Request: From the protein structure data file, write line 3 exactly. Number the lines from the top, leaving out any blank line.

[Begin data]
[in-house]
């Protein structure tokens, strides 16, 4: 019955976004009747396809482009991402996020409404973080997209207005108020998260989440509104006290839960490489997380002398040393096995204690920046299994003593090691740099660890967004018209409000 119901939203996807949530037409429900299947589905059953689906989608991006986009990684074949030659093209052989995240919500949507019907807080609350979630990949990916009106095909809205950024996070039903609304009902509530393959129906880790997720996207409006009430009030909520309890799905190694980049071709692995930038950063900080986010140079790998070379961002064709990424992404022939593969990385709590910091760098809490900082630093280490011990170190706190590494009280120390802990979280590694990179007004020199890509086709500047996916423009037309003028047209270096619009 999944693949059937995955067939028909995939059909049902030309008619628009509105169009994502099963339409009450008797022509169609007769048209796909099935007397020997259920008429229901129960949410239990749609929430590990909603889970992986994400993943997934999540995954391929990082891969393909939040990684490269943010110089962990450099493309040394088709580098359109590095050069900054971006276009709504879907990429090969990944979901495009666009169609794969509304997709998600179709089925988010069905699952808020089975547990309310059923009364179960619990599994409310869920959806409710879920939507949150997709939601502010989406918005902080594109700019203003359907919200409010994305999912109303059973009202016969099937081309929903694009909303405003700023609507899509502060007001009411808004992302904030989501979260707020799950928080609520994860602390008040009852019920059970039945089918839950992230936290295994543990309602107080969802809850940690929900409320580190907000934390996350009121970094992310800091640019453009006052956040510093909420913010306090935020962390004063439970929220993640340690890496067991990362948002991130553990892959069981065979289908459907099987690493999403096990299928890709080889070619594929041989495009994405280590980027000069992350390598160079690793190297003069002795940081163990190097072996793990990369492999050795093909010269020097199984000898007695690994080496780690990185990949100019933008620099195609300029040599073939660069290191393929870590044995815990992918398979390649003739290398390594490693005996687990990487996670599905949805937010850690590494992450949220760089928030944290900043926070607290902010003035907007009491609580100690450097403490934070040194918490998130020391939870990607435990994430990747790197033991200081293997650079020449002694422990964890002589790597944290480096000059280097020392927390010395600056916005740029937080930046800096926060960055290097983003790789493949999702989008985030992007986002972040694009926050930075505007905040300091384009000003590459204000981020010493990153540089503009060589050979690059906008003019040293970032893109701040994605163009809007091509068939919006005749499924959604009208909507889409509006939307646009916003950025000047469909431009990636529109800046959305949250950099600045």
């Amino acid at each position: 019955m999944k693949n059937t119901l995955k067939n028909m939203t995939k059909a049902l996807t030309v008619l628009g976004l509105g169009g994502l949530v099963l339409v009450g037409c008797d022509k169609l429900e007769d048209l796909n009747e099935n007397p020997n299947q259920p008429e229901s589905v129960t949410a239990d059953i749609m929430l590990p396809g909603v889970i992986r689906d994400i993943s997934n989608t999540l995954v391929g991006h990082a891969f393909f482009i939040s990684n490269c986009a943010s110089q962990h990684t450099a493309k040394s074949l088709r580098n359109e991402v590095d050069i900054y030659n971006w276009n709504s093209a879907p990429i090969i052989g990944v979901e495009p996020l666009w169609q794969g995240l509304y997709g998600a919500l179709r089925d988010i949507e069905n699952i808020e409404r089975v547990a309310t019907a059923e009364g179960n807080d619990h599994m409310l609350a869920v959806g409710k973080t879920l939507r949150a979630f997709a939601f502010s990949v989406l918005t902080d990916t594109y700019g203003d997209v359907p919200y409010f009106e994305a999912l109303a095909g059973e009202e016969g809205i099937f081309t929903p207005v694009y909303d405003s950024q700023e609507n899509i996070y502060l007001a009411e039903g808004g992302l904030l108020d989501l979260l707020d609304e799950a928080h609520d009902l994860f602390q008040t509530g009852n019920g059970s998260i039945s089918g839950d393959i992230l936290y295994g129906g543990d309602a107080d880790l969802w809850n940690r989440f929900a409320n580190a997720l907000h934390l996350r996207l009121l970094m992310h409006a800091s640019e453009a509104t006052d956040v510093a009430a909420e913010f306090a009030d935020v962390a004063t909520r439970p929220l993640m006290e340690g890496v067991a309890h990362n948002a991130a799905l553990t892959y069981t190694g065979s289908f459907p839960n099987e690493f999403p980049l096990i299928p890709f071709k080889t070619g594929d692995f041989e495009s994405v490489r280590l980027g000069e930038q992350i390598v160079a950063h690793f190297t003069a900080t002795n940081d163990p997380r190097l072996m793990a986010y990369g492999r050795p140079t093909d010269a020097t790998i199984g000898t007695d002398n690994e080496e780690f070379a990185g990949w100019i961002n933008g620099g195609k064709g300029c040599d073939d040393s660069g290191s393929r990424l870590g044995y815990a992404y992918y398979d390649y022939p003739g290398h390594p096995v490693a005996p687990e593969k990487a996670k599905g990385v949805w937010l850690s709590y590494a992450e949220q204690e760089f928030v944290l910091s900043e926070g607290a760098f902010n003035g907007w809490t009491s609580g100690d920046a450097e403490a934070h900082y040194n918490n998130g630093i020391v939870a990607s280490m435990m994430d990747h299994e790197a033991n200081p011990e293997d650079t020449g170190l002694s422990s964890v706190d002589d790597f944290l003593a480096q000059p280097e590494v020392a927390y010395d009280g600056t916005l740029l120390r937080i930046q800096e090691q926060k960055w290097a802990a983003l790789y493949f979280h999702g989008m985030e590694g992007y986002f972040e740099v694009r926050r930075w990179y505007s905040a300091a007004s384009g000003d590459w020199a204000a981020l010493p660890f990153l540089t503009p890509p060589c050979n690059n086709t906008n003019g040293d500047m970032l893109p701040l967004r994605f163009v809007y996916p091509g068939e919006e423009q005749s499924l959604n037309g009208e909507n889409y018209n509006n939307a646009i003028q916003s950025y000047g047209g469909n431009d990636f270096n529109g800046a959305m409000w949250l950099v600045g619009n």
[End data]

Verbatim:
């Amino acid at each position: 019955m999944k693949n059937t119901l995955k067939n028909m939203t995939k059909a049902l996807t030309v008619l628009g976004l509105g169009g994502l949530v099963l339409v009450g037409c008797d022509k169609l429900e007769d048209l796909n009747e099935n007397p020997n299947q259920p008429e229901s589905v129960t949410a239990d059953i749609m929430l590990p396809g909603v889970i992986r689906d994400i993943s997934n989608t999540l995954v391929g991006h990082a891969f393909f482009i939040s990684n490269c986009a943010s110089q962990h990684t450099a493309k040394s074949l088709r580098n359109e991402v590095d050069i900054y030659n971006w276009n709504s093209a879907p990429i090969i052989g990944v979901e495009p996020l666009w169609q794969g995240l509304y997709g998600a919500l179709r089925d988010i949507e069905n699952i808020e409404r089975v547990a309310t019907a059923e009364g179960n807080d619990h599994m409310l609350a869920v959806g409710k973080t879920l939507r949150a979630f997709a939601f502010s990949v989406l918005t902080d990916t594109y700019g203003d997209v359907p919200y409010f009106e994305a999912l109303a095909g059973e009202e016969g809205i099937f081309t929903p207005v694009y909303d405003s950024q700023e609507n899509i996070y502060l007001a009411e039903g808004g992302l904030l108020d989501l979260l707020d609304e799950a928080h609520d009902l994860f602390q008040t509530g009852n019920g059970s998260i039945s089918g839950d393959i992230l936290y295994g129906g543990d309602a107080d880790l969802w809850n940690r989440f929900a409320n580190a997720l907000h934390l996350r996207l009121l970094m992310h409006a800091s640019e453009a509104t006052d956040v510093a009430a909420e913010f306090a009030d935020v962390a004063t909520r439970p929220l993640m006290e340690g890496v067991a309890h990362n948002a991130a799905l553990t892959y069981t190694g065979s289908f459907p839960n099987e690493f999403p980049l096990i299928p890709f071709k080889t070619g594929d692995f041989e495009s994405v490489r280590l980027g000069e930038q992350i390598v160079a950063h690793f190297t003069a900080t002795n940081d163990p997380r190097l072996m793990a986010y990369g492999r050795p140079t093909d010269a020097t790998i199984g000898t007695d002398n690994e080496e780690f070379a990185g990949w100019i961002n933008g620099g195609k064709g300029c040599d073939d040393s660069g290191s393929r990424l870590g044995y815990a992404y992918y398979d390649y022939p003739g290398h390594p096995v490693a005996p687990e593969k990487a996670k599905g990385v949805w937010l850690s709590y590494a992450e949220q204690e760089f928030v944290l910091s900043e926070g607290a760098f902010n003035g907007w809490t009491s609580g100690d920046a450097e403490a934070h900082y040194n918490n998130g630093i020391v939870a990607s280490m435990m994430d990747h299994e790197a033991n200081p011990e293997d650079t020449g170190l002694s422990s964890v706190d002589d790597f944290l003593a480096q000059p280097e590494v020392a927390y010395d009280g600056t916005l740029l120390r937080i930046q800096e090691q926060k960055w290097a802990a983003l790789y493949f979280h999702g989008m985030e590694g992007y986002f972040e740099v694009r926050r930075w990179y505007s905040a300091a007004s384009g000003d590459w020199a204000a981020l010493p660890f990153l540089t503009p890509p060589c050979n690059n086709t906008n003019g040293d500047m970032l893109p701040l967004r994605f163009v809007y996916p091509g068939e919006e423009q005749s499924l959604n037309g009208e909507n889409y018209n509006n939307a646009i003028q916003s950025y000047g047209g469909n431009d990636f270096n529109g800046a959305m409000w949250l950099v600045g619009n």